- The Washington Times
Thursday, November 6, 2014

Politics, like football, can be a game of inches, and former Washington Redskin tight end Clint Didier may have come up just short of the goal line in his cliffhanger third try to win a U.S. House seat in Washington state.

The tea party conservative trails fellow Republican Dan Newhouse by just over 2 percent as 40,000 votes have yet to be counted from Tuesday’s contest. The two Republicans are battling to succeed retiring Rep. Doc Hastings, a Republican who has represented the Republican-leaning 4th District in the center of the state since 1995.

Mr. Didier currently trails by some 2,248 votes out of 108,952 ballots cast, according to the state’s secretary of state’s office, with write-in ballots still not fully counted. However, Mr. Didier closed the gap by 800 votes yesterday, and his campaign is hopeful that the gap will continue to shrink as more votes are counted.

“We’re watching things closely,” said Larry Stickney, Mr. Didier’s campaign manager. “We’re cautiously optimistic.”

A two-time Super Bowl champion with Washington, Mr. Didier has already scored a mild upset by making it so close against Mr. Newhouse, a more moderate Republican and former state agricultural commissioner who was expected to fare better in the general election. The district is one of just a handful of the 435 House races across the country yet to declare a winner.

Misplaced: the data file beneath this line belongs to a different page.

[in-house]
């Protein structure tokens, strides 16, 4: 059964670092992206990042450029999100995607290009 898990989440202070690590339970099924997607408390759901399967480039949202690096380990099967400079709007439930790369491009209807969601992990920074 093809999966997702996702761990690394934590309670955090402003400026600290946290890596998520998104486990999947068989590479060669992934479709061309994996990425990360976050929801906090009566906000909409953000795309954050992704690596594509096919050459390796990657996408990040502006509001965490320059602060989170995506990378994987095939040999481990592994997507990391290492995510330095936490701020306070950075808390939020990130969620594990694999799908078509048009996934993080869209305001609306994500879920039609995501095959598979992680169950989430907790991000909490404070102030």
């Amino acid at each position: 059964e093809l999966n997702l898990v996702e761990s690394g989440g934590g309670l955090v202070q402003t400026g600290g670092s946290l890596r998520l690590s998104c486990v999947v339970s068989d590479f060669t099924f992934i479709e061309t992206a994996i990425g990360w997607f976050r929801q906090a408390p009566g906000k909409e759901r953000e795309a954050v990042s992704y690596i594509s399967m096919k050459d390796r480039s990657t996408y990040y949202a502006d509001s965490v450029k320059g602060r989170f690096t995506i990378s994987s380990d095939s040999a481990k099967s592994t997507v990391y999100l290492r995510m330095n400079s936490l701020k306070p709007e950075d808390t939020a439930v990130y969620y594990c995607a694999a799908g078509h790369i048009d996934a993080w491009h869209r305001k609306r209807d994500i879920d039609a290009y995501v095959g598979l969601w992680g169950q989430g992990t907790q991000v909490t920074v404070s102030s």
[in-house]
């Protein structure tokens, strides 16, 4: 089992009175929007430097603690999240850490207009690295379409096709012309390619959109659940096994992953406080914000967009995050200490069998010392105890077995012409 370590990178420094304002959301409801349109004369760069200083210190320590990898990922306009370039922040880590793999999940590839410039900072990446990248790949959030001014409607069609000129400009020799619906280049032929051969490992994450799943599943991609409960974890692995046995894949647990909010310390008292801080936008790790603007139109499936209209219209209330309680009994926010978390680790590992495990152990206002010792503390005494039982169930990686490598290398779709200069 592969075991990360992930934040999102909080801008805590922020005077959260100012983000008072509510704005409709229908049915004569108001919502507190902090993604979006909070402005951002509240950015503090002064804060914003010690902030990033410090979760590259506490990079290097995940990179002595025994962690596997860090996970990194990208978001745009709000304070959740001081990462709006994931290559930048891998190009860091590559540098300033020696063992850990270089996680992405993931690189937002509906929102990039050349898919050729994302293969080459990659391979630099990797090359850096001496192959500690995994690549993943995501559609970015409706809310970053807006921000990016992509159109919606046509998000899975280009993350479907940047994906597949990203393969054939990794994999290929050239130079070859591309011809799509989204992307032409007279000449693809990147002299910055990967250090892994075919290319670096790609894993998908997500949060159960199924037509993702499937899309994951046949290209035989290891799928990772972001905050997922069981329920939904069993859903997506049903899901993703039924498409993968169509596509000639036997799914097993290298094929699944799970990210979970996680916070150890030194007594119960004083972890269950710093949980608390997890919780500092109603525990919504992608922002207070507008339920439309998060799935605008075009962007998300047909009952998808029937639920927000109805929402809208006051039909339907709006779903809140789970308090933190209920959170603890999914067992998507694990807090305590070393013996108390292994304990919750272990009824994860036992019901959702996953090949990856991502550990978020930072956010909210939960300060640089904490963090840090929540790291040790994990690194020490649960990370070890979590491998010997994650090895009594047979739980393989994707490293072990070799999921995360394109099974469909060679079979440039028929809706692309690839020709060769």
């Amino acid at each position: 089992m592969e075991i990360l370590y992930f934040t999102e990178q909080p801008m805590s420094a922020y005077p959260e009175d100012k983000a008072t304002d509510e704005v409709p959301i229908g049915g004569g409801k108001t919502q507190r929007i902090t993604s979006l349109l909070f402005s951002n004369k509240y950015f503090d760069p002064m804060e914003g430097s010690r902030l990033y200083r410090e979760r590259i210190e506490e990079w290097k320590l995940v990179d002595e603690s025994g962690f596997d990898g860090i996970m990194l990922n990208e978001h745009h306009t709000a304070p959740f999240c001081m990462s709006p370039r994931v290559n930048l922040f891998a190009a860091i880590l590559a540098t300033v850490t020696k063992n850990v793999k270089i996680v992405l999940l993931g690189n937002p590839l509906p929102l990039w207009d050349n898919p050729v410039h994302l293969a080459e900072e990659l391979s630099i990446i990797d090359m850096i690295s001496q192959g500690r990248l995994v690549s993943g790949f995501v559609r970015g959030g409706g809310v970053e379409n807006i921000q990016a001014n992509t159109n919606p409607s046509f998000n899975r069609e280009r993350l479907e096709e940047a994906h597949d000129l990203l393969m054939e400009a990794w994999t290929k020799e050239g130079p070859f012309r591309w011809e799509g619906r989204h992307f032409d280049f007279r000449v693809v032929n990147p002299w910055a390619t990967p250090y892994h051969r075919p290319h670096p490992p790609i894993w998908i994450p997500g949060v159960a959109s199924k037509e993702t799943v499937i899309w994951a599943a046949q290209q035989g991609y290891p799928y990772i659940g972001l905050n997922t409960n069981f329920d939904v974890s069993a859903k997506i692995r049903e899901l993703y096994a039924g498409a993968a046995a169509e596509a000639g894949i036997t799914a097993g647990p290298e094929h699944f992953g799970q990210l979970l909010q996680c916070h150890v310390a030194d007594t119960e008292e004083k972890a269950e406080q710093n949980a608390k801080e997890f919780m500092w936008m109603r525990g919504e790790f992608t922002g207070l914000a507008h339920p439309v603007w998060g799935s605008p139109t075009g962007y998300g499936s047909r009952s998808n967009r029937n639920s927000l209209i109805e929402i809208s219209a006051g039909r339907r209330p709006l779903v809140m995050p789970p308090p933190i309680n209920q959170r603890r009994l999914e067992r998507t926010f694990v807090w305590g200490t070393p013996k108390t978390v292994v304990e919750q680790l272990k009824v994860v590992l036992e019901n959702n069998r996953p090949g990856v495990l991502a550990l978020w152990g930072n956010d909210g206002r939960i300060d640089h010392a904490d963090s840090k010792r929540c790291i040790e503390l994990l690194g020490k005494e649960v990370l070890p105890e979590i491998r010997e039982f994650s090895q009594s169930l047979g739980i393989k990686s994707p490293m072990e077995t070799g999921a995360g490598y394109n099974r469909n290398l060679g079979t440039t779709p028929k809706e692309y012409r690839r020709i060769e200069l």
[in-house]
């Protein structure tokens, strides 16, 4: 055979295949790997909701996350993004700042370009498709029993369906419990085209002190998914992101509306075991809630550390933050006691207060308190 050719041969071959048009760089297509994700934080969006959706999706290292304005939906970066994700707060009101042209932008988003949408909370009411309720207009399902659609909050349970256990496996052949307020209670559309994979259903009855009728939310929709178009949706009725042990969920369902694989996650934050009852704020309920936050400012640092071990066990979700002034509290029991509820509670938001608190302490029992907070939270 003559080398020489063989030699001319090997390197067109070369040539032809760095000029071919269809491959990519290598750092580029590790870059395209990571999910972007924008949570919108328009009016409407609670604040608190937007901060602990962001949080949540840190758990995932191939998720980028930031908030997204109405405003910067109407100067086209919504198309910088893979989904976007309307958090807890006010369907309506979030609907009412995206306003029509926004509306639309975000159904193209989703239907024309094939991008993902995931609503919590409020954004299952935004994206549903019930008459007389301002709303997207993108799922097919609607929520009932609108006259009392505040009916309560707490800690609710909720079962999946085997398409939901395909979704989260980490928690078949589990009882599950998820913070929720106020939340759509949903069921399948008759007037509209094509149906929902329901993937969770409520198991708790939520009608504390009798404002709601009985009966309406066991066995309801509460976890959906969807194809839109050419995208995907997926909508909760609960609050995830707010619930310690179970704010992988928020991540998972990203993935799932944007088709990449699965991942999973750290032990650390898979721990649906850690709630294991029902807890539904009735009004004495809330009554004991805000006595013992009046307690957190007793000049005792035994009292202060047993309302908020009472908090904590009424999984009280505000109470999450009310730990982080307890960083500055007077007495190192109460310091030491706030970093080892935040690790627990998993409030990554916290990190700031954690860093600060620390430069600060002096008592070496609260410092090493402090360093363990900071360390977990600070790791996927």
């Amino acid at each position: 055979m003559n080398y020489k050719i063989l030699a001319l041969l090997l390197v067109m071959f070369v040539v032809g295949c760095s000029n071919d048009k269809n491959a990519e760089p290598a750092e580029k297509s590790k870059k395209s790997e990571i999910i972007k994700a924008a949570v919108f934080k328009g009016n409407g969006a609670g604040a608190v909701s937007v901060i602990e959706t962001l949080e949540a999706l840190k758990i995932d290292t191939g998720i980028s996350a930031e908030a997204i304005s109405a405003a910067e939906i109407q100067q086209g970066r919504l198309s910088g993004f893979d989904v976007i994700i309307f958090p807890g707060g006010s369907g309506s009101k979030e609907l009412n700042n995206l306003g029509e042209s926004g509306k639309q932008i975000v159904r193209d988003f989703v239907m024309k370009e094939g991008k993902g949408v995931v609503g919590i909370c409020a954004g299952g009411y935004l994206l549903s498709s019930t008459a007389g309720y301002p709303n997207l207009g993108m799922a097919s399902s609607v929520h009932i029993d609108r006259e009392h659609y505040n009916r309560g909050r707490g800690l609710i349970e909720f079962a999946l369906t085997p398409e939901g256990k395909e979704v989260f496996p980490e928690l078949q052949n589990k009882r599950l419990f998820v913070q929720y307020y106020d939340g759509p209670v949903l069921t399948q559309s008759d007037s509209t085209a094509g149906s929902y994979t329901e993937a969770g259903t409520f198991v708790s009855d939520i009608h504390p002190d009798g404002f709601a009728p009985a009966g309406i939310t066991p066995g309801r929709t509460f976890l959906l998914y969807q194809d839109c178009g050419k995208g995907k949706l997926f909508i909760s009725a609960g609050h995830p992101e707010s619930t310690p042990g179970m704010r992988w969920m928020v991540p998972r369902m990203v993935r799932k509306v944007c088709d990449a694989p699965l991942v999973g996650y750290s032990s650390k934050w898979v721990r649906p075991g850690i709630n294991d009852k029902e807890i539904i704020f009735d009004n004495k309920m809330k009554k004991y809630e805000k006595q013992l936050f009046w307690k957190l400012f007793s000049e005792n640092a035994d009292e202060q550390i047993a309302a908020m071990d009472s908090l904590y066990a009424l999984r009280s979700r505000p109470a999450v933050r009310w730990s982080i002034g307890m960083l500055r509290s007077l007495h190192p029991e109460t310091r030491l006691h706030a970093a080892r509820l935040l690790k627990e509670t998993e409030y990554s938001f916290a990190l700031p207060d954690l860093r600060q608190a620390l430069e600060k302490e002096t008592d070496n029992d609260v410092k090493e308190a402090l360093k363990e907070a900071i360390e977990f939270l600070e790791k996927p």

Mr. Newhouse’s campaign is hoping his lead will stand up when the preliminary call on the election is made this weekend.

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“We remain very optimistic,” said Jim Keough, spokesman for the Newhouse campaign.

The results won’t be official until Nov. 24 when counties certify results, according to a spokesperson from Washington’s Secretary of State office. However, voters should have a good sense of who won the election by the end of the week. A wave of votes will be counted by Friday and could give a hint as to who will win the race.

Even without a high number of votes from the Democrats, the district’s political geography suggests Mr. Newhouse has the edge as the final votes are tallied. Most of the votes remaining are from the two biggest districts which have gone heavily for Mr. Newhouse thus far. Mr. Didier even tweeted Wednesday night: “Math not on my side at this point but race remains close.”

Mr. Stickney said he thought the Didier campaign might have pulled off the upset had it not been for a last stretch effort of negative ads backed with large financial support from Washington’s Future, a political action committee backed by former GOP Sen. Slade Gorton. The anti-Didier ad called his views “weird and extreme.”

“Clint would have walked away” victorious already had it not been for the “negative ads from the west side of the mountain,” Mr. Stickney said — a reference to the more liberal coastal regions of the state.

Mr. Newhouse’s campaign said the outside spot was an “accurate ad that contained statements that Mr. Didier made.”

• Mark Pace can be reached at mpace@washingtontimes.com.

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